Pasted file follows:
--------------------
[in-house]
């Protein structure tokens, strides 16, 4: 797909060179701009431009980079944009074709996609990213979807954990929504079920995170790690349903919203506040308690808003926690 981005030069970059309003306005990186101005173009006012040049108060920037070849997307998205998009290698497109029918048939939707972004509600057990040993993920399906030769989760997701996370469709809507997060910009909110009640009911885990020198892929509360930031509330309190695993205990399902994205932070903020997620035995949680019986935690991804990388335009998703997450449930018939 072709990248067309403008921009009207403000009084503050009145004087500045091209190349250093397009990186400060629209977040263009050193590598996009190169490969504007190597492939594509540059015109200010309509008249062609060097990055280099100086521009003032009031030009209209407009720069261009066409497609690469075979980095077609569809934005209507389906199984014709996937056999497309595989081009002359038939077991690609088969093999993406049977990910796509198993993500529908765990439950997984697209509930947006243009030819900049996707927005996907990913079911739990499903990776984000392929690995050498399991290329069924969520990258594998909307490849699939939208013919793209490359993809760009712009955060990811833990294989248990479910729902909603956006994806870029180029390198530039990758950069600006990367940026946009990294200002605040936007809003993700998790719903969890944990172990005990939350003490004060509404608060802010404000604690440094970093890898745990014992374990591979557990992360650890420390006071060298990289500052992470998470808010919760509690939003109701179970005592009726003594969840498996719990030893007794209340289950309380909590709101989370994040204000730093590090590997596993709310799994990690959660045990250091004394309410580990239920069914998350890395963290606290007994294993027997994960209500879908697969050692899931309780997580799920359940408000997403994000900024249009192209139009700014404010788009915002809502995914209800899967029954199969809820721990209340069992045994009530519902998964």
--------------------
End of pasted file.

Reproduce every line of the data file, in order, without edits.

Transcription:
[in-house]
């Protein structure tokens, strides 16, 4: 797909060179701009431009980079944009074709996609990213979807954990929504079920995170790690349903919203506040308690808003926690 981005030069970059309003306005990186101005173009006012040049108060920037070849997307998205998009290698497109029918048939939707972004509600057990040993993920399906030769989760997701996370469709809507997060910009909110009640009911885990020198892929509360930031509330309190695993205990399902994205932070903020997620035995949680019986935690991804990388335009998703997450449930018939 072709990248067309403008921009009207403000009084503050009145004087500045091209190349250093397009990186400060629209977040263009050193590598996009190169490969504007190597492939594509540059015109200010309509008249062609060097990055280099100086521009003032009031030009209209407009720069261009066409497609690469075979980095077609569809934005209507389906199984014709996937056999497309595989081009002359038939077991690609088969093999993406049977990910796509198993993500529908765990439950997984697209509930947006243009030819900049996707927005996907990913079911739990499903990776984000392929690995050498399991290329069924969520990258594998909307490849699939939208013919793209490359993809760009712009955060990811833990294989248990479910729902909603956006994806870029180029390198530039990758950069600006990367940026946009990294200002605040936007809003993700998790719903969890944990172990005990939350003490004060509404608060802010404000604690440094970093890898745990014992374990591979557990992360650890420390006071060298990289500052992470998470808010919760509690939003109701179970005592009726003594969840498996719990030893007794209340289950309380909590709101989370994040204000730093590090590997596993709310799994990690959660045990250091004394309410580990239920069914998350890395963290606290007994294993027997994960209500879908697969050692899931309780997580799920359940408000997403994000900024249009192209139009700014404010788009915002809502995914209800899967029954199969809820721990209340069992045994009530519902998964």